An audit by the Bank of Greece, which regulates the industry, found that more than 40 percent of Proton’s commercial loans in 2010 were made to companies related to Lavrentiadis. The report says this was part of a “misuse of the basic principles of lending and assurance.”

A separate investigation, signed by a senior prosecutor who heads the country’s money laundering authority, found that Lavrentiadis – once hailed as the rising star of Greek business and known as a leading patron of the arts – had with others “formed a criminal team” that embezzled up to 51 million euros from the bank. It alleged loans made to dormant companies had been wired from Proton to another bank, the Piraeus Bank, and then withdrawn by an employee in bags of cash.

“In every case the leading figure of the team was Lavrentis Lavrentiadis, president of the board and major shareholder in Proton Bank,” says the confidential report by Greece’s Financial Intelligence Unit (FIU), seen by Reuters. The bank’s management “developed continuous, intense and to a great extent criminal activity which led to the deception of depositors.” The bank used “unusually high interest as a bait” to draw savers in, it stated.

The secret report was completed on July 27 last year, but its full findings have not been disclosed until now.

Continue reading Special report: Greece claims magnate stole from his own bank

I just handed in my notice, to myself

Well, it looks like after years and years of working as an independent freelance, I’m off to join Reuters as a special correspondent, which is a roving role within Europe and the Middle East as part of a wider global enterprise team. It’s an exciting time to join the organisation as they’ve decided to give a real boost to long-form explanatory and investigative work. Serious journlism, in other words, of the sort that is often in short supply. Details announced today in Press Gazette. I’ll start there in December.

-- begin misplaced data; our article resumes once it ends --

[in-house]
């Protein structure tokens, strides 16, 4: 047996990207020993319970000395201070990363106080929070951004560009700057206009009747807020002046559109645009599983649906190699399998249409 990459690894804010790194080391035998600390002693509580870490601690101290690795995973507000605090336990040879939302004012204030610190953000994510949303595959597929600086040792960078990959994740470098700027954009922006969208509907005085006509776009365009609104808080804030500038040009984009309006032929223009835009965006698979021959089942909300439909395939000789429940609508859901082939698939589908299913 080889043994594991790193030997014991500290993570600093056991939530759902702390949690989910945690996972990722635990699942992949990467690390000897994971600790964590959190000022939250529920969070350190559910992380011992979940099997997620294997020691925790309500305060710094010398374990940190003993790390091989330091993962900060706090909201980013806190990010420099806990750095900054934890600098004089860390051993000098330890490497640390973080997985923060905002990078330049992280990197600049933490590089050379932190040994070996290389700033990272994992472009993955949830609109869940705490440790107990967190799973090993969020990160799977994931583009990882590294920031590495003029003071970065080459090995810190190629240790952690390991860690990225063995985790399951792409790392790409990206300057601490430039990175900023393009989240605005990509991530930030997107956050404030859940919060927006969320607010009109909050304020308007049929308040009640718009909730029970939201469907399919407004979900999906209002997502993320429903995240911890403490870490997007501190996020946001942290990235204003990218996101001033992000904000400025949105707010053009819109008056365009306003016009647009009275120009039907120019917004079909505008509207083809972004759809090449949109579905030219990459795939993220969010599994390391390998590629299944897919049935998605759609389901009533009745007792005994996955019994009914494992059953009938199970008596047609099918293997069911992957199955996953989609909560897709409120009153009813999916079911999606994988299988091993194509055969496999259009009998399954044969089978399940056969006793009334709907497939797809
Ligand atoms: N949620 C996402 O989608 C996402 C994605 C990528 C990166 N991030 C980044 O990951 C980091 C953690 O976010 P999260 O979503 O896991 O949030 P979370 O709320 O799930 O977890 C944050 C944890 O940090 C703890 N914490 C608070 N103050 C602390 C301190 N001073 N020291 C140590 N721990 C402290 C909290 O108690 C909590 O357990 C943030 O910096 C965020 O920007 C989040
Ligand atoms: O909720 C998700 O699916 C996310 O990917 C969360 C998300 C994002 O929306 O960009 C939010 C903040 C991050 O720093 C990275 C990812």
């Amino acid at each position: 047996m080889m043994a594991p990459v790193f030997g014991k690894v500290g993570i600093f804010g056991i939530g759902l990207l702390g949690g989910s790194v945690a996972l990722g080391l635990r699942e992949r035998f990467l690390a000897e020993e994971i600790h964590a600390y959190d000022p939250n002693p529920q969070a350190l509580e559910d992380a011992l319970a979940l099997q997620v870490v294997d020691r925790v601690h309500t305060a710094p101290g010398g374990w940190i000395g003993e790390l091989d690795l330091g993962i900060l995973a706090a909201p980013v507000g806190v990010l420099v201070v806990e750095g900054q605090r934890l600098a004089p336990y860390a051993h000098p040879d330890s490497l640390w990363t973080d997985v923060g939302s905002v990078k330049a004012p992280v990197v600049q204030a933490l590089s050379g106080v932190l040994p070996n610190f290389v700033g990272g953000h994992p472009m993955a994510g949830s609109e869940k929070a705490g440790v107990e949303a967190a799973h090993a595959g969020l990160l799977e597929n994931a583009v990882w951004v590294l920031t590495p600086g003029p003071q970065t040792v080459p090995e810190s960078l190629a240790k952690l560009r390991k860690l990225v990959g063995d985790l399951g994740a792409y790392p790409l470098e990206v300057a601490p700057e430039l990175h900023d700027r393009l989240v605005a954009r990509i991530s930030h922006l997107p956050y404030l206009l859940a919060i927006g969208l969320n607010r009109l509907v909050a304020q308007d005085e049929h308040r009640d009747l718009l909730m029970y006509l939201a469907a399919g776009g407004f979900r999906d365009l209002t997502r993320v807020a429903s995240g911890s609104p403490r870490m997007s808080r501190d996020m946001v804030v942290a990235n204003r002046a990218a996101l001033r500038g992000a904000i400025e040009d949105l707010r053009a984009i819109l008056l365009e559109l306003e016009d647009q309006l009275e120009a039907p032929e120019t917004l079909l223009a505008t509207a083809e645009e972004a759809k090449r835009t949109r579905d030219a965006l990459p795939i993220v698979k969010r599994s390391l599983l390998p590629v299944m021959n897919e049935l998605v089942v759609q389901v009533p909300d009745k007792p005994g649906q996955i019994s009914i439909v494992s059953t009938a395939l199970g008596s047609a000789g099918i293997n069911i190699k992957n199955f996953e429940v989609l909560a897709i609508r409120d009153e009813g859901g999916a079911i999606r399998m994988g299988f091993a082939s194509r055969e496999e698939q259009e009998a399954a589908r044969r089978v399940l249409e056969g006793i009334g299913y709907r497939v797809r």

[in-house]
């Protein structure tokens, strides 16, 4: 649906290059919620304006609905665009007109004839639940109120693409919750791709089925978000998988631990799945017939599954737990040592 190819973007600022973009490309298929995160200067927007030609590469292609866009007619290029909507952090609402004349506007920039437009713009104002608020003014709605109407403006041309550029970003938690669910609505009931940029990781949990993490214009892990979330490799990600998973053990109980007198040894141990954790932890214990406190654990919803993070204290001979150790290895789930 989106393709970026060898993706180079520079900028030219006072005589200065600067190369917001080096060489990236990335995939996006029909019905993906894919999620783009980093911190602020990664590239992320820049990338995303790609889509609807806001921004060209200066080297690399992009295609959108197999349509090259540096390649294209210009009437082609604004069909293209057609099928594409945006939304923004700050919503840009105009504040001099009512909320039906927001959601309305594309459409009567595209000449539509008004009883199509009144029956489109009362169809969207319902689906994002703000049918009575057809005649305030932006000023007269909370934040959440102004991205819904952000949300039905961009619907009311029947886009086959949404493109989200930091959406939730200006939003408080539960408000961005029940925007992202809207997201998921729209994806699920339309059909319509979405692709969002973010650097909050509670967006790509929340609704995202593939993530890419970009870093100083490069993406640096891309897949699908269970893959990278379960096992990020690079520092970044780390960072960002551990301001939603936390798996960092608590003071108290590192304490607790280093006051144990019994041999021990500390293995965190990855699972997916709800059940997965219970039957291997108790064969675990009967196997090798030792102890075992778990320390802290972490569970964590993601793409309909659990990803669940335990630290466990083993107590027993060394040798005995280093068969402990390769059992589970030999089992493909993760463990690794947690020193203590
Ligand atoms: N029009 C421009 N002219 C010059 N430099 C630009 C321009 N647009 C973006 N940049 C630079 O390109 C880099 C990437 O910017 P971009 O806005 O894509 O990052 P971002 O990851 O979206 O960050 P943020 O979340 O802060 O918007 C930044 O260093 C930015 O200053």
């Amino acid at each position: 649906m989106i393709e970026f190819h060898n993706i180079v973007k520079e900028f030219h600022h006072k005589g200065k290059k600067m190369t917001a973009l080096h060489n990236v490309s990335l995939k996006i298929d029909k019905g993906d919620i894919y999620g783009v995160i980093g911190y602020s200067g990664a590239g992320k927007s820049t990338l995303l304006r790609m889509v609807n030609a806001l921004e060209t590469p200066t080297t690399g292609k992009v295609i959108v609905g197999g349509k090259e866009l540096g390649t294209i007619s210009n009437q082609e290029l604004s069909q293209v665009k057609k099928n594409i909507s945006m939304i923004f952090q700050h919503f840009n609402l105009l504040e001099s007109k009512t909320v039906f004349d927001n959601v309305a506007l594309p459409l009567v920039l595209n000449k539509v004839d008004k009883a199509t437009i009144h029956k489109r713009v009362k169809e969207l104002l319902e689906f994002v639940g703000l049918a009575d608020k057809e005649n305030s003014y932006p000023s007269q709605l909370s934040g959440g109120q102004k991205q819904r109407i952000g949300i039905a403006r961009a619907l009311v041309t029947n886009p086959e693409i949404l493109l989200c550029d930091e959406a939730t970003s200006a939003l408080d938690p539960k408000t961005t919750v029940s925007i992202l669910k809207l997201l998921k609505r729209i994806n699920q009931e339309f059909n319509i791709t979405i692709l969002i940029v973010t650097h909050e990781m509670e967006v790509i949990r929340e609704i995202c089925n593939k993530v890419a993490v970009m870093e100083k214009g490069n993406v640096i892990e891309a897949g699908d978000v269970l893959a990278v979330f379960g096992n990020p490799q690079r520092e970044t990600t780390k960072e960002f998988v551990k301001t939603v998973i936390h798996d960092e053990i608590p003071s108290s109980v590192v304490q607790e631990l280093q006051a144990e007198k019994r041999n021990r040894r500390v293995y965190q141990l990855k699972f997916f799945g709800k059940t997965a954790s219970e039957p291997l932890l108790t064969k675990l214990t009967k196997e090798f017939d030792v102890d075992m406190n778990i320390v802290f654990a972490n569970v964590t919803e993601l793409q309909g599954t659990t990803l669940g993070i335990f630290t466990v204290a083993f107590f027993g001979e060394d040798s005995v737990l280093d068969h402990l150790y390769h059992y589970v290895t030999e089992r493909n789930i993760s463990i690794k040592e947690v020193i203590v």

Gangsters miss home – adventures in Karachi

While getting rather bored in London, I glanced through some old emails of mine and found this to friends of a trip to Karachi, in Pakistan, dated 16 May 2000. So i publish it here for the sake of amusement> it shows even when you discover almost nothing, the act of searching can be quite interesting.

It was the machine gun that rather betrayed his profession.  It was hanging from his shoulder down to his knees and he strode into my room at the Sheraton. Quite disconcertingly, he was also carrying a bouquet of roses and lilies. The note attached said: “With best wishes from Mr Shakeel”.

For those not familiar with Asian criminals, Chota Shakeel is the brother of what Indian papers like to call the “dreaded” or “notorious” gangster Dawood Ibrahim: the arch criminal master said to be in league with Pakistan intelligence in spreading all kinds of dastardly terror across the sub-continent, including hijacking a jet from Nepal and blowing up the Bombay stock exchange a few years ago and killing a large number of people. Continue reading Gangsters miss home – adventures in Karachi

Cyber spies – a UK firm accused of helping Egypt’s secret police


By Stephen Grey File on 4, BBC Radio 4

An Egyptian anti-Mubarak protester Technology was used to monitor the conversations of pro-democracy activists, evidence suggests

A UK firm offered to supply “cyber-spy” software used by Egypt to target activists, the BBC has learned.

Documents found in the headquarters of the country’s security service suggest it was used for a five-month trial period at the end of last year.

Hampshire-based Gamma International UK denies actually supplying the program, which infects computers with a virus that bugs online voice calls and email.

The foreign secretary says he will “critically” examine export controls.

William Hague, who speaks for the government on computer security issues, said: “Any export of goods that could be used for internal repression is something we would want to stop.”